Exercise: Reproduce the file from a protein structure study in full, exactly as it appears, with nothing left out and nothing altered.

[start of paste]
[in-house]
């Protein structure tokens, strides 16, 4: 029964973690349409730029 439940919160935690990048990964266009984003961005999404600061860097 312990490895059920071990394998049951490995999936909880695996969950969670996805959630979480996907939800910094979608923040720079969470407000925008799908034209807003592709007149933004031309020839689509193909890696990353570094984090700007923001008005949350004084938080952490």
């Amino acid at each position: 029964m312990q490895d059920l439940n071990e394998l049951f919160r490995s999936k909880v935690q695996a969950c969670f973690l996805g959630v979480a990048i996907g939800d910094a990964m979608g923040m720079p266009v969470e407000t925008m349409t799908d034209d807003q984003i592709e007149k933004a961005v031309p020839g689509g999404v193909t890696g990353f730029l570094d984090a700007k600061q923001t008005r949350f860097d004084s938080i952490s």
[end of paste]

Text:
[in-house]
């Protein structure tokens, strides 16, 4: 029964973690349409730029 439940919160935690990048990964266009984003961005999404600061860097 312990490895059920071990394998049951490995999936909880695996969950969670996805959630979480996907939800910094979608923040720079969470407000925008799908034209807003592709007149933004031309020839689509193909890696990353570094984090700007923001008005949350004084938080952490």
């Amino acid at each position: 029964m312990q490895d059920l439940n071990e394998l049951f919160r490995s999936k909880v935690q695996a969950c969670f973690l996805g959630v979480a990048i996907g939800d910094a990964m979608g923040m720079p266009v969470e407000t925008m349409t799908d034209d807003q984003i592709e007149k933004a961005v031309p020839g689509g999404v193909t890696g990353f730029l570094d984090a700007k600061q923001t008005r949350f860097d004084s938080i952490s």